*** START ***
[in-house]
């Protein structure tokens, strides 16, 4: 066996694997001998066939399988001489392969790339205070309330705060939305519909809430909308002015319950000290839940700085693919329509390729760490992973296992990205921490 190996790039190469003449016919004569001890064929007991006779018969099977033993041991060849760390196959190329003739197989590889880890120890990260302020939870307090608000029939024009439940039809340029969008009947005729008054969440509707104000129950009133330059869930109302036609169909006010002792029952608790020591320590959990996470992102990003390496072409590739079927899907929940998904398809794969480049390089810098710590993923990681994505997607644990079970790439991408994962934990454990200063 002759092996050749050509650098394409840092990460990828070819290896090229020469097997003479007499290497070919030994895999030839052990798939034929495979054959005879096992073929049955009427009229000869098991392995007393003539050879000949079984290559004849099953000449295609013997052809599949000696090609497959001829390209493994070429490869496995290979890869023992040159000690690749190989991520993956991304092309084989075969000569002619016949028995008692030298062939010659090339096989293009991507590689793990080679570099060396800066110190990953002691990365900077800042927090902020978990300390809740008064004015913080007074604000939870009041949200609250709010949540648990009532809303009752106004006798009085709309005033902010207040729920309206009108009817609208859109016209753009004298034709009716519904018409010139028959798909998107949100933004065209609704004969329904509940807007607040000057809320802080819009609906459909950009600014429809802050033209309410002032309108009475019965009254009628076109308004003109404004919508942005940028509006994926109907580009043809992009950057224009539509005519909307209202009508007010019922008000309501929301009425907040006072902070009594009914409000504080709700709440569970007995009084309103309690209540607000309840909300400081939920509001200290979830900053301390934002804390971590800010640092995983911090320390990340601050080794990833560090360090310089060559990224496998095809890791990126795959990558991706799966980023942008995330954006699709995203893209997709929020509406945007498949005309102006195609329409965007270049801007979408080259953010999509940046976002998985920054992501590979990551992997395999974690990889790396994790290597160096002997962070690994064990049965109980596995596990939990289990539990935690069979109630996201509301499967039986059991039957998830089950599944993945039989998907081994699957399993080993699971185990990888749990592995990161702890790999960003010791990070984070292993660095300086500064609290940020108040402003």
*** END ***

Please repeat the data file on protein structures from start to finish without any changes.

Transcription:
[in-house]
């Protein structure tokens, strides 16, 4: 066996694997001998066939399988001489392969790339205070309330705060939305519909809430909308002015319950000290839940700085693919329509390729760490992973296992990205921490 190996790039190469003449016919004569001890064929007991006779018969099977033993041991060849760390196959190329003739197989590889880890120890990260302020939870307090608000029939024009439940039809340029969008009947005729008054969440509707104000129950009133330059869930109302036609169909006010002792029952608790020591320590959990996470992102990003390496072409590739079927899907929940998904398809794969480049390089810098710590993923990681994505997607644990079970790439991408994962934990454990200063 002759092996050749050509650098394409840092990460990828070819290896090229020469097997003479007499290497070919030994895999030839052990798939034929495979054959005879096992073929049955009427009229000869098991392995007393003539050879000949079984290559004849099953000449295609013997052809599949000696090609497959001829390209493994070429490869496995290979890869023992040159000690690749190989991520993956991304092309084989075969000569002619016949028995008692030298062939010659090339096989293009991507590689793990080679570099060396800066110190990953002691990365900077800042927090902020978990300390809740008064004015913080007074604000939870009041949200609250709010949540648990009532809303009752106004006798009085709309005033902010207040729920309206009108009817609208859109016209753009004298034709009716519904018409010139028959798909998107949100933004065209609704004969329904509940807007607040000057809320802080819009609906459909950009600014429809802050033209309410002032309108009475019965009254009628076109308004003109404004919508942005940028509006994926109907580009043809992009950057224009539509005519909307209202009508007010019922008000309501929301009425907040006072902070009594009914409000504080709700709440569970007995009084309103309690209540607000309840909300400081939920509001200290979830900053301390934002804390971590800010640092995983911090320390990340601050080794990833560090360090310089060559990224496998095809890791990126795959990558991706799966980023942008995330954006699709995203893209997709929020509406945007498949005309102006195609329409965007270049801007979408080259953010999509940046976002998985920054992501590979990551992997395999974690990889790396994790290597160096002997962070690994064990049965109980596995596990939990289990539990935690069979109630996201509301499967039986059991039957998830089950599944993945039989998907081994699957399993080993699971185990990888749990592995990161702890790999960003010791990070984070292993660095300086500064609290940020108040402003």